Local trail run raises awareness for multiple myeloma

Fred McCormick
Black Mountain News

There is no cure for multiple myeloma, the form of blood cancer Kenny Capps was diagnosed with in 2015. But that won’t stop the Black Mountain man from embarking on a 1,000-plus-mile run from the Outer Banks to Clingman’s Dome in April.

The goal of the run, in which Capps will travel the Mountain-to-Sea Trail joined by fellow runners at various points on his trip, is simple - raise $117,500, or $100 per mile, for Throwing Bones For a Cure, a nonprofit organization Capps established to help others battling the disease. He’s hosting a 5K in his hometown to kick it all off.

Kenny Capps, diagnosed with multiple myeloma in 2015, is hosting the Throwing Bones Trail 5K on March 3 to raise awareness for the disease. In April he will run more than 1,000 miles to raise money and support for others battling the blood cancer.

At 9 a.m. on Saturday, March 3, the Throwing Bones Trail 5K will get underway on the Black Mountain campus of Montreat College. The event gives runners a brief glimpse of what daily life will be like for Capps once he begins his nearly two-month run.

“This 5K will raise money for the organization and kind of set up the Throwing Bones Run,” Capps said. “We thought the idea of a trail run would tie into what we’re already doing with the Mountain-to-Sea trail, but we wanted to make it short enough to where people who don’t typically run could be a part of it.”

The course will take runners along 3.1 miles of trails over relatively flat terrain. All of the proceeds will go to Throwing Bones For a Cure, which allocates money to three causes related to multiple myeloma, according to Capps.

“One third of the money goes to research; those funds go the (Multiple Myeloma Research Foundation),” he said. “We also want to encourage multiple myeloma patients to stay active during and after treatment, because that not only makes the treatment and recovery go better, but it helps you live a better quality of life.”

The organization is establishing a grant for multiple myeloma patients and their caregivers, Capps added.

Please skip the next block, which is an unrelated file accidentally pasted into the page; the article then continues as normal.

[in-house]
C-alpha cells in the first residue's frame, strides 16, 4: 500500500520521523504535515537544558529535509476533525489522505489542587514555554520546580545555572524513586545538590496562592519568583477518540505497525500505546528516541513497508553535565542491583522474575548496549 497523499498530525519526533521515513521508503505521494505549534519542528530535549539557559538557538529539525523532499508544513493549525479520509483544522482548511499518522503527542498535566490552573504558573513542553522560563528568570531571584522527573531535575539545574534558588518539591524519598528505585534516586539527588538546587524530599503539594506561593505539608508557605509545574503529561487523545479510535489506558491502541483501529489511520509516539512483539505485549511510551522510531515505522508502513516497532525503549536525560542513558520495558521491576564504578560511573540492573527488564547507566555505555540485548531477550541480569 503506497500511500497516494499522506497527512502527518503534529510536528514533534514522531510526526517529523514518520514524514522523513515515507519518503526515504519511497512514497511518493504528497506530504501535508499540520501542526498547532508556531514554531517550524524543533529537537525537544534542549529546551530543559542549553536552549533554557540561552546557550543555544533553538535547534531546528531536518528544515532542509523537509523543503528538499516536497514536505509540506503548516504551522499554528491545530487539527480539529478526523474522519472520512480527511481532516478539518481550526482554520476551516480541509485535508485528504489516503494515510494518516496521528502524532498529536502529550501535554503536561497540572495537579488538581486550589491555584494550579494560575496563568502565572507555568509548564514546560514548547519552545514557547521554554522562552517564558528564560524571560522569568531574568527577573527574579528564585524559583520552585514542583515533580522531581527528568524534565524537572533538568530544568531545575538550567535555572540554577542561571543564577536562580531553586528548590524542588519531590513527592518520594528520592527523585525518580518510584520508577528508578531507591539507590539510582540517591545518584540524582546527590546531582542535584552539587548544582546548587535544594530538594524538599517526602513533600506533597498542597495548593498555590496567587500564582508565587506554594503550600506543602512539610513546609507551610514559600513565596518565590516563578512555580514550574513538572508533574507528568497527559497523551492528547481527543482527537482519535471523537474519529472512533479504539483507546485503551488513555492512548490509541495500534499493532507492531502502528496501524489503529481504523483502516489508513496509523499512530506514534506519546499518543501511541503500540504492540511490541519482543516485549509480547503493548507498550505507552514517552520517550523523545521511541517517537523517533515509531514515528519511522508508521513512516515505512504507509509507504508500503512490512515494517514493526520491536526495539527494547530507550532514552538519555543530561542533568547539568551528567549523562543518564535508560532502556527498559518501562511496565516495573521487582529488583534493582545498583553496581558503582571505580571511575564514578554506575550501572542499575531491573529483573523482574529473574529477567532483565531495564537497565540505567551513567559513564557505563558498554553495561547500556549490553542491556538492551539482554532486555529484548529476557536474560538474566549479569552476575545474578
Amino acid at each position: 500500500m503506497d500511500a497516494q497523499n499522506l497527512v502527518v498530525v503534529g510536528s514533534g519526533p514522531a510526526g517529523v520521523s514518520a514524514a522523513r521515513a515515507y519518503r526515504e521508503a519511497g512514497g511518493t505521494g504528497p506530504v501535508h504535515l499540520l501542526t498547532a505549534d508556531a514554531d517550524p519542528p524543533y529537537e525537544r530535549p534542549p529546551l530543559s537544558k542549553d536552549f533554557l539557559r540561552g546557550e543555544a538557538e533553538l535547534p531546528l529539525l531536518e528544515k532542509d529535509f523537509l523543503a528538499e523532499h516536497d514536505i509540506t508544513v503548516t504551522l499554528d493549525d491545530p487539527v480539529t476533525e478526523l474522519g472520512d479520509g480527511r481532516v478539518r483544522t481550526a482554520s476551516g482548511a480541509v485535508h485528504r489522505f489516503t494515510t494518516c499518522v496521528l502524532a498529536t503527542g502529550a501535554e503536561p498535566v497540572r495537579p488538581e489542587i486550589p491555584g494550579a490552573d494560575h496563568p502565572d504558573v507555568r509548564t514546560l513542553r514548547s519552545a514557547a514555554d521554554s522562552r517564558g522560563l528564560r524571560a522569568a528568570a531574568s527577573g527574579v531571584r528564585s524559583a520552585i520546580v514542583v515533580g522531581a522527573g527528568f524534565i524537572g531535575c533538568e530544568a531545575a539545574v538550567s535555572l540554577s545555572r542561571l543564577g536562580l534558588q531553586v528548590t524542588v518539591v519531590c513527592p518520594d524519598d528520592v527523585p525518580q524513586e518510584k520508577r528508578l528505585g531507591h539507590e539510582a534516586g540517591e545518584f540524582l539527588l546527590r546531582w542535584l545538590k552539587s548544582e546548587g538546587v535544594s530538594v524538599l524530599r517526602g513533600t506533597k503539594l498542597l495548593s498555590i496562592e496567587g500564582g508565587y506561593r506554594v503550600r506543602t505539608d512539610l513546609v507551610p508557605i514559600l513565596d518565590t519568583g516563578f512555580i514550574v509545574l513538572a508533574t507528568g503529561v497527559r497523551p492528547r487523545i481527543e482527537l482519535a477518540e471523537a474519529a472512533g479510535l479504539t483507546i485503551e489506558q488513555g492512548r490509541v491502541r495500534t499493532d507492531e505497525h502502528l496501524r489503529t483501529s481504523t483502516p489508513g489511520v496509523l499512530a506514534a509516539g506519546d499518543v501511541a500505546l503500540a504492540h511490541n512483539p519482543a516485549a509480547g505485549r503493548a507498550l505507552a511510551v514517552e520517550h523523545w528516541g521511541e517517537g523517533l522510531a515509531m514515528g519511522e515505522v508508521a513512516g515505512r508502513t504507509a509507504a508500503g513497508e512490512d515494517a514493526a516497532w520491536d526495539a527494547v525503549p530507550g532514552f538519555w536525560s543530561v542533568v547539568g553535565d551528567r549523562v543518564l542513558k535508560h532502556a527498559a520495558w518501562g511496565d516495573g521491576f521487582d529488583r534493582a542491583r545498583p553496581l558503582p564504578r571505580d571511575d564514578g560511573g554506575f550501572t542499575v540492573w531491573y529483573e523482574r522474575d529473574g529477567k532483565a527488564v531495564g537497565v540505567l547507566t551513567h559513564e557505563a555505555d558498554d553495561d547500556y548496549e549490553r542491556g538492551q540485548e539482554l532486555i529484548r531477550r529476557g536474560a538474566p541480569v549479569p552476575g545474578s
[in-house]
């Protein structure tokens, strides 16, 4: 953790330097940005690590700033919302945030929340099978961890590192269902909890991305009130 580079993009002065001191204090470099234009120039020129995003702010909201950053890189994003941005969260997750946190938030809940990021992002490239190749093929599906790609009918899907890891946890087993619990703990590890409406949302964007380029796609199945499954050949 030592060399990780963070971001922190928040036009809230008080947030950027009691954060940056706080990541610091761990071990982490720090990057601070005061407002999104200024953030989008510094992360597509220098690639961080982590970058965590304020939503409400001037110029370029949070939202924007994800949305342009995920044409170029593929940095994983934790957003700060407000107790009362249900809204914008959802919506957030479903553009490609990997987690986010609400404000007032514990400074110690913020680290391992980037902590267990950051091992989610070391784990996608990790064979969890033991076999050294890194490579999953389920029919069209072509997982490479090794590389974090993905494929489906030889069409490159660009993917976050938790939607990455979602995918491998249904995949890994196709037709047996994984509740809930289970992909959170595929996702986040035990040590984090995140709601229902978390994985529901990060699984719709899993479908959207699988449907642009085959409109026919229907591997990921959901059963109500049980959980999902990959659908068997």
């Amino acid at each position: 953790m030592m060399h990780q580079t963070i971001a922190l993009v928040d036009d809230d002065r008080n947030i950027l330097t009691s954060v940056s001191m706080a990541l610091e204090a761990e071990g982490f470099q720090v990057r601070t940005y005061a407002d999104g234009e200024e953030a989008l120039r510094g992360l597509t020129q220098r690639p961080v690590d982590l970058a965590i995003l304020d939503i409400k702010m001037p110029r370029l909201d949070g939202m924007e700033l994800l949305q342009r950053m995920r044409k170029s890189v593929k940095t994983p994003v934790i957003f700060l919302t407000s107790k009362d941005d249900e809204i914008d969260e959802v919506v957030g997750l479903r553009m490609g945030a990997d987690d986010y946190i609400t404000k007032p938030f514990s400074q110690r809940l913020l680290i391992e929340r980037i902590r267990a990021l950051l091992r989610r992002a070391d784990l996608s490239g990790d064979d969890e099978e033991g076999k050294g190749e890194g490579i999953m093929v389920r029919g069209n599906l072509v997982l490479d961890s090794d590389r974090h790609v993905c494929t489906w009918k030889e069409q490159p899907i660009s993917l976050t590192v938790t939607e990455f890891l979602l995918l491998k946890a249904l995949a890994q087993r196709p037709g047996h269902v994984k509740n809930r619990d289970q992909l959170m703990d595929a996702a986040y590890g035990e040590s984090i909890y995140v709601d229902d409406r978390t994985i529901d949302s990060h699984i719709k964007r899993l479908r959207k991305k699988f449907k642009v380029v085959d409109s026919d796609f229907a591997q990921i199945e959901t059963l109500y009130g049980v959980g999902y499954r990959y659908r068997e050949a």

“The fund will allow for multiple myeloma patients, or their caregivers, to apply for nonmedical financial assistance to help with basic bills, money for transportation to and from treatment or money for a hotel room if they’re going to get treatment,” he said.

The costs associated with treatment can take a toll, according to Capps, who regularly takes trips to Atlanta to see a specialist at Emory University. He received a bone marrow transplant there in August 2015.  

“After my transplant I had to stay near the facility, and I had to pay for that,” he said. “Insurance doesn’t cover those costs, but everyone has to consider them if they’re getting treatment.”

Unable to continue to work after his diagnosis, Capps was also not able to run for four months after his transplant. That was particularly tough for a man who had used the sport as a way to cope prior to his diagnosis. 

He began running by December of 2015 and by the end of 2016 "I realized I had run 16 races that year, including three half marathons and several 10Ks," Capps said.

Though his life would never get back to the way it was, he wanted something that would allow him to focus his attention on a task. 

"At first I said to my wife 'what if I ran the whole Mountain-to-Sea Trail,'" he said. "She wasn't aware how long that was, and I don't think I was at that point."

Capps decided the run could serve as a way to raise money and awareness for the disease. The name "Throwing Bones" is a play on the name of a Grateful Dead song, "Throwing Stones."

"I'm a bit of a Dead Head," he said. "The bones of course, are a big part of myeloma and throwing bones means letting it ride and then the jam band reference, it's like a triple entendre."

Capps will attend the 5K, but won’t be running since he’ll be just a week removed from taking on the Black Mountain Marathon. He registered to run the Mount Mitchell Challenge, but with his April run to the coast looming, he decided the risk of injury traversing the peak of the mountain - part of the Challenge - was too great.

“With this run coming up I wanted to play it safe,” he said. “If there wasn’t a time cutoff for the Challenge I’d just do it and take my time, but if I push myself too hard, the risk of hurting an ankle or something goes way up.”

Capps's cancer, which originated in his hip, isn't in remission, and it has taken a toll on his body. "I don't think about that stuff because it doesn't help me or anybody else," he said. "It's not to be noble or brave, it's just that I don't see the purpose."

For more on the Throwing Bones Trail 5K, including registration, visit